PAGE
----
The Caribbean, which has long complained about the U.S. immigration policy for Caribbean people, also would like to see U.S. deportation reform, Bryan said.
Votes in Colorado and Washington state approving the recreational use of marijuana also caused a ripple in Latin America where some countries are considering marijuana legalization to undercut the influence of Mexican criminal gangs. Analysts said the votes could lead to demands for more debate on how to combat illegal drugs.
Another area where Latin American would like to see some positive momentum from the White House is trade.
During his first term the president pledged to double U.S. exports by the end of the end of 2014 as a way to increase U.S. jobs. While the U.S. was on target in the first years of the five-year initiative, progress has slowed in recent months.
Chile’s Finance Minister Felipe Larraín said he’d like to see Obama push for greater free trade in the Americas “because there are so many potential customers for U.S. products, because Latin America is doing well, because the countries are growing and becoming a more powerful economic base.’’
When it comes to Cuba, charter flights to the island and the remittances that Cuba-Americans send to their families will continue. Romney had said he intended to roll back Cuba travel policy to the much more restrictive levels allowed under President George W. Bush.
“That’s good for both peoples and it helps capitalize the new private sector in Cuba,’’ said Philip Peters, a Cuba analyst at the Lexington Institute.
The president also picked up a South Florida ally for his policy of liberalized travel to Cuba in Joe Garcia. The Democrat defeated incumbent David Rivera, an ardent foe of any opening to Cuba, in the redrawn 26th Congressional District.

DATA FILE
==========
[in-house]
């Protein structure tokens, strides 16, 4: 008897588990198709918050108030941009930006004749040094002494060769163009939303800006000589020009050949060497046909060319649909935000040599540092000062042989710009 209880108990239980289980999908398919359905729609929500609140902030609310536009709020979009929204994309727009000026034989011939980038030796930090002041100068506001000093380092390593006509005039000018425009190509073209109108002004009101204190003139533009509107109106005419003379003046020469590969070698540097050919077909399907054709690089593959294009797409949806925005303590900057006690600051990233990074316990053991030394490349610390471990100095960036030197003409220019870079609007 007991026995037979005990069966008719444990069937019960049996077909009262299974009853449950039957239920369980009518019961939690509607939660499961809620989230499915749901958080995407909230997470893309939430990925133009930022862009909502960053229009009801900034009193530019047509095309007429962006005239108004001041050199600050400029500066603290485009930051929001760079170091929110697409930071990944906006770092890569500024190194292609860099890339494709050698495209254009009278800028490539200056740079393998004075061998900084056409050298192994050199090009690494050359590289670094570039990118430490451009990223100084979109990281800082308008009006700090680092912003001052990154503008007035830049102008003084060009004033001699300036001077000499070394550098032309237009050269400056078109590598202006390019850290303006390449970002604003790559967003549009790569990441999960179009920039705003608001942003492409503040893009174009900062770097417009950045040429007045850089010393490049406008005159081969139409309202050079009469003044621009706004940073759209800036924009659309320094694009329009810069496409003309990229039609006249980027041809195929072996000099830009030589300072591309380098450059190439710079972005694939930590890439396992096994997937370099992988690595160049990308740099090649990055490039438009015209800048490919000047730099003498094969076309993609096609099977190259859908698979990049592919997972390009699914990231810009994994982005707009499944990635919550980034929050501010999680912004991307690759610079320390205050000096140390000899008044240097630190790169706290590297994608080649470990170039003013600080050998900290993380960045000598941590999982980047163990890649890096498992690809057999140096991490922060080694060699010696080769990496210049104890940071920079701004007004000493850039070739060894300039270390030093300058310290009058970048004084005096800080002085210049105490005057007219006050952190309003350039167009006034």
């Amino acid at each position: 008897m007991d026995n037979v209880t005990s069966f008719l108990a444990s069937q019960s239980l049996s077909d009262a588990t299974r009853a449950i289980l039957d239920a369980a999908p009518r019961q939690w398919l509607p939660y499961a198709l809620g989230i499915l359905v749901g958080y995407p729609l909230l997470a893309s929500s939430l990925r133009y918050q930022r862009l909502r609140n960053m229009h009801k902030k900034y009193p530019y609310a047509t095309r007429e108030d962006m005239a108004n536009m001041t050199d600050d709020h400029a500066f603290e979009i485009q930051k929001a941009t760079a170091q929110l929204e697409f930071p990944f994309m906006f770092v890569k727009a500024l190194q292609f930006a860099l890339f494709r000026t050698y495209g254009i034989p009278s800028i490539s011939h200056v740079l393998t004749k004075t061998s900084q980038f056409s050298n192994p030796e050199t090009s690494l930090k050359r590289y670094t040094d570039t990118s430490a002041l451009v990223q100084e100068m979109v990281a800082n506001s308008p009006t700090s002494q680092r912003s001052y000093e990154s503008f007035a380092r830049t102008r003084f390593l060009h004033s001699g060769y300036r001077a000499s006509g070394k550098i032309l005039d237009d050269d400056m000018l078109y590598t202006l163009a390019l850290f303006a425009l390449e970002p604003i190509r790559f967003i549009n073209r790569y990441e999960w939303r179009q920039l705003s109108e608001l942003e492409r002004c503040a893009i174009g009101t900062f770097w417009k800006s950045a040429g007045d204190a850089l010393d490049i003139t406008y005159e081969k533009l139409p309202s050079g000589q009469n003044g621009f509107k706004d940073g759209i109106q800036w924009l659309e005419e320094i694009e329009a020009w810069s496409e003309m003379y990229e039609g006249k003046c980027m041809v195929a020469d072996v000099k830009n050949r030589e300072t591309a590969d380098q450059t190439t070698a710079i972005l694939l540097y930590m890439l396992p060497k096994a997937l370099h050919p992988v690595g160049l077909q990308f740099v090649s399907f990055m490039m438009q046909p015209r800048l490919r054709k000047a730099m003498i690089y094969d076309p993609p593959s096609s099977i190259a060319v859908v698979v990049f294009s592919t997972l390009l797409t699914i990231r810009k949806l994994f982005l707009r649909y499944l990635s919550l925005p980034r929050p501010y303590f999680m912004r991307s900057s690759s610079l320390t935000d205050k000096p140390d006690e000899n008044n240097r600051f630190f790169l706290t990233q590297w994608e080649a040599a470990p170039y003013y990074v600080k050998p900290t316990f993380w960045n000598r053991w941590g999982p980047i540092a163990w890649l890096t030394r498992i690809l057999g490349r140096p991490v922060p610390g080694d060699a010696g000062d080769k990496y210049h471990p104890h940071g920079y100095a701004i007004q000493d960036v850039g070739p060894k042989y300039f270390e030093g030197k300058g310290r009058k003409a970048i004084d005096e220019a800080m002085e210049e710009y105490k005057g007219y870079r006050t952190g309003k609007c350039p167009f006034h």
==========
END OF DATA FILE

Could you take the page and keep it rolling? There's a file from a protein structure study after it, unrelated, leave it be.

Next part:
“Now there is a Cuban-American in Congress who is anti-embargo but who also strongly supports President Obama’s policies. His election breaks the unanimity of the Cuban-American delegation in Congress,’’ said Peters.
The Helms-Burton law limits presidential prerogatives on Cuba and it takes an act of Congress to lift the embargo, but the president could further liberalize travel to Cuba or remove Cuba from the list of nations that sponsor terrorism.
But most analysts say the fate of Alan Gross — a subcontractor for the U.S. Agency for International Development who was arrested in 2009 and sentenced to 15 years in Cuban prison for trying to illegally bring in satellite phone equipment — is an obstacle to any new overtures toward Cuba.
The United States has pushed for his release but Cuba has insisted the United States must return the “Cuban Five, ’’ a group of Cuban agents convicted of spying in the United States. “Distasteful as this might be to some people, I think this is something that has to be negotiated by both sides,’’ said Peters.
In Colombia where there were fears that a Romney win might mean waning support for negotiations with the FARC guerrillas, President Juan Manuel Santos congratulated Obama and said he looked forward to building on their close ties. He said he hoped “we continue working with the same goals, the same objectives and that we keep producing results.”
Colombian negotiations with the FARC are scheduled to resume in Havana on Nov. 15. The FARC is considered a terrorist organization by the United States, but the Obama administration has been supportive of the peace initiative that aims to put an end to Colombia’s almost 50-year conflict.